Only in Sussex County
This could only happen in Sussex County. During a 15-minute delay at the start of the Aug. 12 Sussex County Council meeting, the discussion gravitated to watermelon.
Councilman Vance Phillips – a watermelon farmer from Laurel – filled the time void by posing questions about melons to the audience and awarding melons to those who had the correct answers.
As a former watermelon picker myself, I found the conversation interesting. And I learned that seedless watermelons hold up much longer than seeded melons once they are picked.
I may not have the total science down pat, but melons with seeds essentially feed on the seeds for future growth, which leads to break down and decay in the melon itself. Without the seeds, that process does not occur; seedless melons are in prime eating condition even three to four weeks after they are picked.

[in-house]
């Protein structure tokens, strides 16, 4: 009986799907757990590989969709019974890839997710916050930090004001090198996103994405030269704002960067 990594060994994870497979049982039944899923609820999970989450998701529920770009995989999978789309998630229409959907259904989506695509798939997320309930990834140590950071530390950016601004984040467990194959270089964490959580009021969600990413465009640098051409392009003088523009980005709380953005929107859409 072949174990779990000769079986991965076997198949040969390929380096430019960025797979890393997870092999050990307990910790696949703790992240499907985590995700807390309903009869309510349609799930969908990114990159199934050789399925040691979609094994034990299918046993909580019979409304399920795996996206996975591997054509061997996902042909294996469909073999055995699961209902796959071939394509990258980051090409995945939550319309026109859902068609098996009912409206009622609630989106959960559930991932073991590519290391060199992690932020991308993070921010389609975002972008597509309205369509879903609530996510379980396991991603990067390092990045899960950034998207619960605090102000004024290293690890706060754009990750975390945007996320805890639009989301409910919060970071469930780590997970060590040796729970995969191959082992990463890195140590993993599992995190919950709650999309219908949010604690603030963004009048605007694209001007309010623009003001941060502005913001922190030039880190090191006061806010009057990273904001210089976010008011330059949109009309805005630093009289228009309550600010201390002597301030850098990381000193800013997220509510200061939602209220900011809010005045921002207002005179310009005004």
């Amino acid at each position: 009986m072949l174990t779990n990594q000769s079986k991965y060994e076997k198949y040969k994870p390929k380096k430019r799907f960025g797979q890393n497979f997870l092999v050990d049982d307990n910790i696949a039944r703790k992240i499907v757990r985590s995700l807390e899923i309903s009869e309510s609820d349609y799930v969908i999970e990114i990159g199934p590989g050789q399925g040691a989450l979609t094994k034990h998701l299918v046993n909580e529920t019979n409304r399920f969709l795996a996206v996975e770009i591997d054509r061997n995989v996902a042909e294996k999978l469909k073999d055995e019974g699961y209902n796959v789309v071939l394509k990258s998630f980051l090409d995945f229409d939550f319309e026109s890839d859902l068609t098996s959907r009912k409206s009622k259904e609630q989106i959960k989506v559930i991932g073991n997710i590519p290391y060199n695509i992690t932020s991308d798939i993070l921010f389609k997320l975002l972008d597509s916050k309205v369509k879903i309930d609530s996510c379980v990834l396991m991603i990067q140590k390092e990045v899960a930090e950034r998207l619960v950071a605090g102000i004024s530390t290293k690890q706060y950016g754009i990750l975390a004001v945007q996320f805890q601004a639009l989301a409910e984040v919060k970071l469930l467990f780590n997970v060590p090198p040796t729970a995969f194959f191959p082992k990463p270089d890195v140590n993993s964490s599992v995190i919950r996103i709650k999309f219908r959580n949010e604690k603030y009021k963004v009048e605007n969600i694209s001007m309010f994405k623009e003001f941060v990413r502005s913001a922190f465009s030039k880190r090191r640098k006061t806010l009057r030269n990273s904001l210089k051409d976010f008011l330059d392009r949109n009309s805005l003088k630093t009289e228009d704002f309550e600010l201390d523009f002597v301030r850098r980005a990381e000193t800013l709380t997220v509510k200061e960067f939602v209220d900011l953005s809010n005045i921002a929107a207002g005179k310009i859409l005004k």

Those black seeds are becoming a thing of the past. According to the National Watermelon Promotion Board, only 16 percent of watermelons sold in grocery stores have seeds; down from 43 percent 10 years ago.
And seed-spitting contests could also become a thing of the past as well.